Frye Art Museum

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Frye Art Museum
Frye Art Museum Logo.gif
Frye Museum winter.jpg
The Frye Art Museum (2007)
Location704 Terry Avenue
Seattle, WA 98104 (United States)
Coordinates47°36′26″N 122°19′27″W / 47.6071°N 122.3242°W / 47.6071; -122.3242
DirectorJoseph Rosa

The Frye Art Museum is an art museum located in the First Hill neighborhood of Seattle, Washington. The museum emphasizes painting and sculpture from the nineteenth century to the present. Its holdings originate in the private collection of Charles (1858–1940) and Emma (d. 1934) Frye. Charles, owner of a local meatpacking plant, set aside money in his will for a museum to house the Fryes' collection of 232 paintings. The Frye Art Museum opened to the public in 1952 as Seattle's first free art museum.[2][3] The museum building was originally designed by Paul Thiry, although it has since been considerably altered.[3]

Charles Frye's will required that the majority of the Fryes' own collection continue always to be on view in rooms of a certain size; stipulations were also made about lighting conditions and specifically concrete floors (ultimately elided by placing wood over the concrete). He also required that admission always be free. These conditions were enough to keep the Seattle Art Museum from being interested in his collection.[4]

The Fryes' collection consisted entirely of representational works, with a tendency toward "the dark, the dramatic, and the psychological" rather than "the genteel". The museum's permanent collection reflects Charles Frye's relatively conservative artistic tastes, and (despite the lack of any such stipulation in the will) the museum continued to be dedicated exclusively to representational art, both in its acquisitions and its exhibits.[4] This conservatism reflected the artistic and social values of its first director, Walser Greathouse (d. 1966) and of his even more conservative widow and successor Ida Kay Greathouse, who ran the museum until 1993.[2][3]

However, exhibitions under new, professional management in recent years have been far more venturesome, eliciting comparisons to Seattle's Henry Art Gallery.[4] Exhibitions in recent years have included "Subspontaneous: Francesca Lohmann and Rob Rhee," featuring sculptures involving natural forces and ecological growth,[5] "Agnieszka Polska: Love Bite,"[6] and "Unsettling Femininity: Selections from the Frye Art Museum Collection."[7] The museum often redeploys its permanent collection, experimenting with exhibiting it in different arrangements. In 2018, the museum had 109,249 total attendees and a membership base of 2,383.[8]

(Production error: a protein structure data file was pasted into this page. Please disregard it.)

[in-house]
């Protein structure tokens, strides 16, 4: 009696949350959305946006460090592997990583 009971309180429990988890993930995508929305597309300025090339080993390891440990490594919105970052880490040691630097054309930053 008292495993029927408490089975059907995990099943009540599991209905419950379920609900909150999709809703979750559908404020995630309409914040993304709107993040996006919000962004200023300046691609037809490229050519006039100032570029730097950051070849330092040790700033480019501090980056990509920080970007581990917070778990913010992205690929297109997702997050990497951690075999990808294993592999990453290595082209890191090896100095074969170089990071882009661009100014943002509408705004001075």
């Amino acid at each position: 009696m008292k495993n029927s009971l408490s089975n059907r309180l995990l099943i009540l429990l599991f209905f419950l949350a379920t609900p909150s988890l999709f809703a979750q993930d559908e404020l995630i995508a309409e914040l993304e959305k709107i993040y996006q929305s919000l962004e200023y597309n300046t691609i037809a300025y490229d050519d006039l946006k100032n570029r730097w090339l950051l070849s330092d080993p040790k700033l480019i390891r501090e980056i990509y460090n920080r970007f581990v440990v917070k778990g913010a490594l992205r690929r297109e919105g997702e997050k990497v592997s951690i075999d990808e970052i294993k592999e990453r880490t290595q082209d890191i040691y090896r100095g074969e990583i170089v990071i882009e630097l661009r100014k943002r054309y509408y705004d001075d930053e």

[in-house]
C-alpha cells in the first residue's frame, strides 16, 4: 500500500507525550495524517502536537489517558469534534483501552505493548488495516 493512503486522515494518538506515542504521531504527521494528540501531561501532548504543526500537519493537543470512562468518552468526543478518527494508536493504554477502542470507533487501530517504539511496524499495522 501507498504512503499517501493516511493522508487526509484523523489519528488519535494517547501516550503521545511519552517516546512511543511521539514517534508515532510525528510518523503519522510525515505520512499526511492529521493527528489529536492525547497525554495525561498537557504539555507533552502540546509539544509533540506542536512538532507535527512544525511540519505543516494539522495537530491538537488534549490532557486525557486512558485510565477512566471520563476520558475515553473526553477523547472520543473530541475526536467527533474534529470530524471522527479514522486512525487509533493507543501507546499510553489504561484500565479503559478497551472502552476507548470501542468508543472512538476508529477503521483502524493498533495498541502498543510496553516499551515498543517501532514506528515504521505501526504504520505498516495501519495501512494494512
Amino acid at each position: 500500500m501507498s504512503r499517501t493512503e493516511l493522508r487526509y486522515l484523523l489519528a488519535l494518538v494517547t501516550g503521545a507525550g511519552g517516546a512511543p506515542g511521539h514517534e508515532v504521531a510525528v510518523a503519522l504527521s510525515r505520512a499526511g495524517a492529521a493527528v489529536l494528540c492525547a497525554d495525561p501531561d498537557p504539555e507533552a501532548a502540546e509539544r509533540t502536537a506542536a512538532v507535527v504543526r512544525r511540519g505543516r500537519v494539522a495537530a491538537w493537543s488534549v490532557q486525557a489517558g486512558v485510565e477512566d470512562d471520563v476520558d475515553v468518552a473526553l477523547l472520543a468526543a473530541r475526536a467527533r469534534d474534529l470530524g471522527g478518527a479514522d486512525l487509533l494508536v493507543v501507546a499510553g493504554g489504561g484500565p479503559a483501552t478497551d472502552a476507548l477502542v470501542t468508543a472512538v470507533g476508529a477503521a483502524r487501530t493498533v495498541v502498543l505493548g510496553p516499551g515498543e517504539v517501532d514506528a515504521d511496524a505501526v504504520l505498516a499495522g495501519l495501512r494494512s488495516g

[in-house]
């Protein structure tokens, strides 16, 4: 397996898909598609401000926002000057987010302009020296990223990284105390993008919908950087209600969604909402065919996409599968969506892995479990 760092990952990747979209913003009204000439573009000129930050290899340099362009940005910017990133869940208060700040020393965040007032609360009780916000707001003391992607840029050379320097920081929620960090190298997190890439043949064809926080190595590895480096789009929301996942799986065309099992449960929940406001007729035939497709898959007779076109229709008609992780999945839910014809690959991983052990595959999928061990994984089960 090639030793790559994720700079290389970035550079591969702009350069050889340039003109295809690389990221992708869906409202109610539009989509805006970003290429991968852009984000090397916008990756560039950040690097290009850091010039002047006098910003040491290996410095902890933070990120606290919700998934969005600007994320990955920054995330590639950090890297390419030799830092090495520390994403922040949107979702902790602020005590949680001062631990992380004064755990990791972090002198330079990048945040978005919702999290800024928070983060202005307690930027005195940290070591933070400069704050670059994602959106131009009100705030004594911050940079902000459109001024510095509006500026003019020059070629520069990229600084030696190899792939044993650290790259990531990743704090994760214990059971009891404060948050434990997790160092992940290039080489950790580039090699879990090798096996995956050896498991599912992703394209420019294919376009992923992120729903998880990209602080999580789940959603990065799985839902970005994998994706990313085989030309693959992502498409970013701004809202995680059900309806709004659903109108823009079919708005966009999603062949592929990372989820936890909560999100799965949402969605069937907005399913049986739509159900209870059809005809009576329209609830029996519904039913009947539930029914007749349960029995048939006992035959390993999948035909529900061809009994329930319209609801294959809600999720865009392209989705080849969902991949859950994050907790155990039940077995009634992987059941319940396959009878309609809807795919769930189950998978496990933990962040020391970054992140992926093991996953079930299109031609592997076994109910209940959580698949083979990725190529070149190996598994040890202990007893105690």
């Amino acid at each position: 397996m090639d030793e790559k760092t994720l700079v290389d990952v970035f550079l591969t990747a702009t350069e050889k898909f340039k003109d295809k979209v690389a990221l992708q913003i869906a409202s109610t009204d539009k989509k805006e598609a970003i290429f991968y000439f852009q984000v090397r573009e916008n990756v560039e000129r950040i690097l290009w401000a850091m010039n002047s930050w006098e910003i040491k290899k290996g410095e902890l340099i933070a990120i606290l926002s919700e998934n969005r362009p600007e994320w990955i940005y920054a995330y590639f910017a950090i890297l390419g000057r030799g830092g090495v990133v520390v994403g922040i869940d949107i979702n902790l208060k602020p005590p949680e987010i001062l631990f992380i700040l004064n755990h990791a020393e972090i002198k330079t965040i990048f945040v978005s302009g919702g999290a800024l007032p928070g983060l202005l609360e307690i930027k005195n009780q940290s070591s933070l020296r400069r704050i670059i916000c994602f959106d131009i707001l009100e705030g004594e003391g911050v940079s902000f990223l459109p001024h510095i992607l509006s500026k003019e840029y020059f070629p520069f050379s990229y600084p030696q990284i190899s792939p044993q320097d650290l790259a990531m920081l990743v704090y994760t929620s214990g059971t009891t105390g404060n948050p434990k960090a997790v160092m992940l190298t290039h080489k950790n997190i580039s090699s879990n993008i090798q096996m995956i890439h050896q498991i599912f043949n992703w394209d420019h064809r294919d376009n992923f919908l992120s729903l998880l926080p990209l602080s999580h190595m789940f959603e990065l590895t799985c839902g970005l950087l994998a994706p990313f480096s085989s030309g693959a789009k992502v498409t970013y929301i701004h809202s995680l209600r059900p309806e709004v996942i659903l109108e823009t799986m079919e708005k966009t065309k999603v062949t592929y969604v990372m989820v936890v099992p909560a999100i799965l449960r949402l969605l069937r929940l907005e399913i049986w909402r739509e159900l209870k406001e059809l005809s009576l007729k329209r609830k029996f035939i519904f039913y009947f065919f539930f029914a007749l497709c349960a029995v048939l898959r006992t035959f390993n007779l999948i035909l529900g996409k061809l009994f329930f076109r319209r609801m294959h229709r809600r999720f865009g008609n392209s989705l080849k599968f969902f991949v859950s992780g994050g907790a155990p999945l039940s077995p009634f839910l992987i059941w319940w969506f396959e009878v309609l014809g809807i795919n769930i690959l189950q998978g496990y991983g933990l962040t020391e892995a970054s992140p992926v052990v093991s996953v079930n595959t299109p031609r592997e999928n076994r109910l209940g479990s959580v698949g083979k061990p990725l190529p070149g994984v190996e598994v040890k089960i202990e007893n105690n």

In 2020, amid the COVID-19 pandemic, the museum temporarily closed for in-person visits and now offers online art viewing and educational opportunities through the Frye From Home program.[9] On August 28, 2020, the museum announced its expectation to reopen for in-person visits in October 2020.[10]


The Frye Art Museum's collection highlights many kinds of paintings, prints, works on paper, and sculptures.[1] Artists represented at the museum include Eugène Boudin, Nicolai Fechin, William-Adolphe Bouguereau, Félix Ziem, Eugène Isabey, Franz von Lenbach, Tim Lowly, Fritz von Uhde (Picture Book), Hermann Corrodi (Venice), Ludwig von Zumbusch, Leopold Schmutzler, and Franz Stuck (Judgment of Paris).


The Frye Art Museum library contains more than 2,000 books.[11] It specializes in 19th and 20th century American and German art.[12]


  1. ^ a b Frye Art Museum: About, ARTINFO, 2008, retrieved 2008-07-28
  2. ^ a b History, Frye Art Museum. Accessed 6 December 2007.
  3. ^ a b c Jen Graves, The Pepsi Challenge: The Henry's and the Frye's Original Collections Together for the First Time: Can You Guess Who Collected What?, The Stranger, November 22, 2007, p. 29.
  4. ^ "Subspontaneous: Francesca Lohmann and Rob Rhee". Frye Art Museum. Retrieved 2020-09-08.
  5. ^ "Agnieszka Polska: Love Bite". Frye Art Museum. Retrieved 2020-09-08.
  6. ^ "Unsettling Femininity: Selections from the Frye Art Museum Collection". Frye Art Museum. Retrieved 2020-09-08.
  7. ^ "2018 Annual Report" (PDF). Frye Art Museum. Retrieved 2020-09-07.
  8. ^ "Frye From Home". Frye From Home. Retrieved 2020-09-08.
  9. ^ "COVID-19 Updates". Frye From Home. Retrieved 2020-09-08.
  10. ^ "Collection Research". Frye Art Museum. Retrieved 2020-09-12.
  11. ^ American Library Directory. Vol. 2 (64th ed.). Information Today, Inc. 2011–2012. pp. 2568–2576. ISBN 978-1-57387-411-3.

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